Wednesday, January 16, 2013


This is coolbert:
"the Dutch considered Java and Sumatra, their 'second homeland where [they] had been trading and living for over three centuries', to be the most important place to defend."

Chivalry World War Two style!

From that era of the Second World War [WW2] we have two instance of chivalric behavior. In both cases Axis personnel [German and Japanese] giving quarter to an enemy [American and Dutch] in a manner most unusual. The no-holds-barred style of combat as was normally the case during WW2 having a pause in the action, honor and respect shown to the vanquished!!

1. "Honour in the skies: The day a chivalrous German flying ace saluted a crippled US bomber and let them fly to safety instead of shooting them down"

•"Charlie Brown's B-17F bomber had come under fire from 15 enemy planes during successful mission"
•"Franz Stigler pursued it, but when he saw the damage he let it fly home to safety, guided by the moral code laid down by his commanding officer"

American B-17 bomber aircraft badly damaged with wounded aboard but still fly-able, that German ace closing in for an easy kill but hesitant to open fire, a personal code of honor and respect for a brave adversary prevailing!

2. The Battle of Manado. Japanese military commander accepting surrender of an over-age reserve combat unit [RK] of Dutch pensioners, sparing their lives, execution forestalled by the knowledge that these men well beyond the age of military service but volunteering and devoted to their cause had fought well and hard. That Japanese commander allowing quarter to the enemy also true to his personal code of bushido as he understood it.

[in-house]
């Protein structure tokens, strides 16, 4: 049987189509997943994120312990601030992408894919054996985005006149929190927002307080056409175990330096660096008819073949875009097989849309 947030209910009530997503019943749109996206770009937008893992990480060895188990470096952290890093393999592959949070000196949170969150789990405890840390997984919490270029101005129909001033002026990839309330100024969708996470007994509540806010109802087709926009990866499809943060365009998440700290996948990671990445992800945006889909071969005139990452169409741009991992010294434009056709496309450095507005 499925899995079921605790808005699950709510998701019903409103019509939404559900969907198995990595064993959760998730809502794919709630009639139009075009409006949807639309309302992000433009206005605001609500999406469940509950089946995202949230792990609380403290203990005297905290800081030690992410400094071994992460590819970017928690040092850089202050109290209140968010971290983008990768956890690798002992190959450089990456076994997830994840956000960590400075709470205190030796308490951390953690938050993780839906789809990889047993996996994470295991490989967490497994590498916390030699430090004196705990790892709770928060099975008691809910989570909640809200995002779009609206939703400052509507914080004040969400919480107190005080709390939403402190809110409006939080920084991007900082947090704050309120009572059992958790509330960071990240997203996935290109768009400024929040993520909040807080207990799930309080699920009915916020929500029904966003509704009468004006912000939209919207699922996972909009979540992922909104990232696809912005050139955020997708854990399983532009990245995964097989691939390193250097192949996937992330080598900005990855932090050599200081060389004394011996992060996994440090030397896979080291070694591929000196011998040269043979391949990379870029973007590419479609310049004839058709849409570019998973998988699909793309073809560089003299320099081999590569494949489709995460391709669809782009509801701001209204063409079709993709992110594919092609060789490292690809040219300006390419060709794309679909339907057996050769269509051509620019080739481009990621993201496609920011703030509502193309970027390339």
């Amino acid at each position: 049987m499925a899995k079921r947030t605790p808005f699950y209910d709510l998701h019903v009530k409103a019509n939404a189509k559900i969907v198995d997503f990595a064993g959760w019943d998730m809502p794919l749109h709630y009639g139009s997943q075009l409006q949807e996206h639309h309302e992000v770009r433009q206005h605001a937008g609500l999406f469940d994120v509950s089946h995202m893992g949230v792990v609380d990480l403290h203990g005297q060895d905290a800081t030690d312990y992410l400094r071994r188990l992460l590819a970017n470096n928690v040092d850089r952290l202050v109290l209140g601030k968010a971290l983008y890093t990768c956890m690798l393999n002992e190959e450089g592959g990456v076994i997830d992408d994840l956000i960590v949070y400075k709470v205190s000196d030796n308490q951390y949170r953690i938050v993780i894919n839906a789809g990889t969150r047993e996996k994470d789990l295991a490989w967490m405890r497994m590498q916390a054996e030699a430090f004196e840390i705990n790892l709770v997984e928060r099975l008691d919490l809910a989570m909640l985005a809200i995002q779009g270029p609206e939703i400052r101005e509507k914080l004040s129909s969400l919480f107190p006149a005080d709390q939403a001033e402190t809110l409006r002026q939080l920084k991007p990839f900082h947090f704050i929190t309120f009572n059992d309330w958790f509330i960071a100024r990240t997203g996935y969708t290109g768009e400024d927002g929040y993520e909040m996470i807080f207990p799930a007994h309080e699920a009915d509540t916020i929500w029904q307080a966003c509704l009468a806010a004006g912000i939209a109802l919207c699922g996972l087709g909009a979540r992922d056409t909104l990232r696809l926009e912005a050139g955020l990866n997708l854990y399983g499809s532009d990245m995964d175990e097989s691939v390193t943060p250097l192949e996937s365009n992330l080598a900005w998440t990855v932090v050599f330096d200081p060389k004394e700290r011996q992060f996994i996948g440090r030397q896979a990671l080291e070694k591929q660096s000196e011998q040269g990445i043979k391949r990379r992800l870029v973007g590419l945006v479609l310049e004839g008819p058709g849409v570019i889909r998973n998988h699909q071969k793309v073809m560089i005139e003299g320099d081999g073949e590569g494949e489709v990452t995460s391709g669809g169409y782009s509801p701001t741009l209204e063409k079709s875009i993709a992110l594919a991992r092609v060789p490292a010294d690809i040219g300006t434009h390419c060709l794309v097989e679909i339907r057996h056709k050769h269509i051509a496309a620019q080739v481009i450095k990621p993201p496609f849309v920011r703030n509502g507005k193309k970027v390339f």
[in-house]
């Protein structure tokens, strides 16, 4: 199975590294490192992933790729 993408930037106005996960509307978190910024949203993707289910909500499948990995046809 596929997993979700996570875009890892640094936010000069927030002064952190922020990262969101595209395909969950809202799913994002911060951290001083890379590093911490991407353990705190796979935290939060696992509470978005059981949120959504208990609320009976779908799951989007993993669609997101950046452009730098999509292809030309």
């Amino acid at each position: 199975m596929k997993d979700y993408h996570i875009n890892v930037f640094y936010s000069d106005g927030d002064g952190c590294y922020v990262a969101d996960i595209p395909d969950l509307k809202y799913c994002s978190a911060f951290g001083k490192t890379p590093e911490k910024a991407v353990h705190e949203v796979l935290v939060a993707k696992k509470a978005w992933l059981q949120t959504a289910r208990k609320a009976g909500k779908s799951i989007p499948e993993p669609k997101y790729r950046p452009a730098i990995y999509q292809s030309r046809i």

[it is noteworthy that other captured Dutch WERE exectued in the aftermath of the battle, but not the RK survivors!]

"The Battle of Manado was a battle of the Pacific Theatre of World War II. It occurred at Manado (also spelled Menado) on the Minahasa peninsula on the northern part of the island of Celebes (now known as Sulawesi), from 11–13 January 1942"

"Reserve Korps Oud Militairen (RK); this unit was made up from five companies of retired KNIL personnel with an average age of over 50 and was commanded by Captain W.C. van den Berg."

"Captain van den Berg's and his group were taken prisoner on 20 February. His group, made up of pensioners, attacked the Japanese units on several occasions and inflicted heavy casualties. Out of respect for the high average age and fighting spirit, the Japanese commander spared their lives."

Those Dutch men of the RK unit probably having lived all their adult lives in the East Indies and enjoying a retirement in a fashion not possible in Holland even at old age willing to fight and doing so in an admirable manner, even gaining the respect of the Japanese.

These occurrences from WW2 were rare? Axis military personnel their reputation tarnished but as individuals many did comport to a personal code of honor even when in disagreement with their government or the policies of same? This well might be so.


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